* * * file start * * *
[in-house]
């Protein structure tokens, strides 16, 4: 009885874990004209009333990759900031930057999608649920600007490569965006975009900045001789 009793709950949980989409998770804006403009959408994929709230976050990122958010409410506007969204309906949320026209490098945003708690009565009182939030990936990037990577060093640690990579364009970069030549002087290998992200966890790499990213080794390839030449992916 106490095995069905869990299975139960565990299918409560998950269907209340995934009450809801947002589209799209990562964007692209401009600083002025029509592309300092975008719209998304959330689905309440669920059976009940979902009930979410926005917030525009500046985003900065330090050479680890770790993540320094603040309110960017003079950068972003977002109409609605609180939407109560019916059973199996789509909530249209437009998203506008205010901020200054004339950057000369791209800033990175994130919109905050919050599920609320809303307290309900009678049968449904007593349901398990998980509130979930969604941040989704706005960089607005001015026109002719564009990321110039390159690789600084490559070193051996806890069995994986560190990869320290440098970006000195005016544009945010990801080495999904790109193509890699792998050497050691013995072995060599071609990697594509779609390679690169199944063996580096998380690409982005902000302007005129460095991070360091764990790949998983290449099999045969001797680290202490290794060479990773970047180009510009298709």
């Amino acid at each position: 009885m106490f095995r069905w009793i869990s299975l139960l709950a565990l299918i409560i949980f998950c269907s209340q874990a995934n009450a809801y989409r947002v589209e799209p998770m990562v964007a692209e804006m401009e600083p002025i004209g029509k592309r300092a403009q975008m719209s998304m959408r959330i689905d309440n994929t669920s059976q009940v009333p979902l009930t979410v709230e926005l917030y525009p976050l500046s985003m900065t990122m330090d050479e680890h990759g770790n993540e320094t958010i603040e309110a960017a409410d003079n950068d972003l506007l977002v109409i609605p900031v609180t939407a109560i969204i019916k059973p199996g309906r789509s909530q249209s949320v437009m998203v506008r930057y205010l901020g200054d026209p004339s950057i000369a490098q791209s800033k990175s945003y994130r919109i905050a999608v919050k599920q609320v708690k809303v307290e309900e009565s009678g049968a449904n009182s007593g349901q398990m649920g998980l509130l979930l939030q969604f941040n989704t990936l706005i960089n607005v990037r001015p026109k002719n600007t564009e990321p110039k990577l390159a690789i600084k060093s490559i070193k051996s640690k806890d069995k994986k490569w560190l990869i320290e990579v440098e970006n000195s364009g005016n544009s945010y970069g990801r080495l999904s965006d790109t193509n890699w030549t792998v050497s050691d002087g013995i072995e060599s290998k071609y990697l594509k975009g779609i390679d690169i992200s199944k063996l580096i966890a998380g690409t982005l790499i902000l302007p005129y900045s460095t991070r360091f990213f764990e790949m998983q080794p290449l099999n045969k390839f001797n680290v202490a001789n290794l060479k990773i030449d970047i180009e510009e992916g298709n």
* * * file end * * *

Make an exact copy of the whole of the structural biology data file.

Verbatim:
[in-house]
């Protein structure tokens, strides 16, 4: 009885874990004209009333990759900031930057999608649920600007490569965006975009900045001789 009793709950949980989409998770804006403009959408994929709230976050990122958010409410506007969204309906949320026209490098945003708690009565009182939030990936990037990577060093640690990579364009970069030549002087290998992200966890790499990213080794390839030449992916 106490095995069905869990299975139960565990299918409560998950269907209340995934009450809801947002589209799209990562964007692209401009600083002025029509592309300092975008719209998304959330689905309440669920059976009940979902009930979410926005917030525009500046985003900065330090050479680890770790993540320094603040309110960017003079950068972003977002109409609605609180939407109560019916059973199996789509909530249209437009998203506008205010901020200054004339950057000369791209800033990175994130919109905050919050599920609320809303307290309900009678049968449904007593349901398990998980509130979930969604941040989704706005960089607005001015026109002719564009990321110039390159690789600084490559070193051996806890069995994986560190990869320290440098970006000195005016544009945010990801080495999904790109193509890699792998050497050691013995072995060599071609990697594509779609390679690169199944063996580096998380690409982005902000302007005129460095991070360091764990790949998983290449099999045969001797680290202490290794060479990773970047180009510009298709």
């Amino acid at each position: 009885m106490f095995r069905w009793i869990s299975l139960l709950a565990l299918i409560i949980f998950c269907s209340q874990a995934n009450a809801y989409r947002v589209e799209p998770m990562v964007a692209e804006m401009e600083p002025i004209g029509k592309r300092a403009q975008m719209s998304m959408r959330i689905d309440n994929t669920s059976q009940v009333p979902l009930t979410v709230e926005l917030y525009p976050l500046s985003m900065t990122m330090d050479e680890h990759g770790n993540e320094t958010i603040e309110a960017a409410d003079n950068d972003l506007l977002v109409i609605p900031v609180t939407a109560i969204i019916k059973p199996g309906r789509s909530q249209s949320v437009m998203v506008r930057y205010l901020g200054d026209p004339s950057i000369a490098q791209s800033k990175s945003y994130r919109i905050a999608v919050k599920q609320v708690k809303v307290e309900e009565s009678g049968a449904n009182s007593g349901q398990m649920g998980l509130l979930l939030q969604f941040n989704t990936l706005i960089n607005v990037r001015p026109k002719n600007t564009e990321p110039k990577l390159a690789i600084k060093s490559i070193k051996s640690k806890d069995k994986k490569w560190l990869i320290e990579v440098e970006n000195s364009g005016n544009s945010y970069g990801r080495l999904s965006d790109t193509n890699w030549t792998v050497s050691d002087g013995i072995e060599s290998k071609y990697l594509k975009g779609i390679d690169i992200s199944k063996l580096i966890a998380g690409t982005l790499i902000l302007p005129y900045s460095t991070r360091f990213f764990e790949m998983q080794p290449l099999n045969k390839f001797n680290v202490a001789n290794l060479k990773i030449d970047i180009e510009e992916g298709n």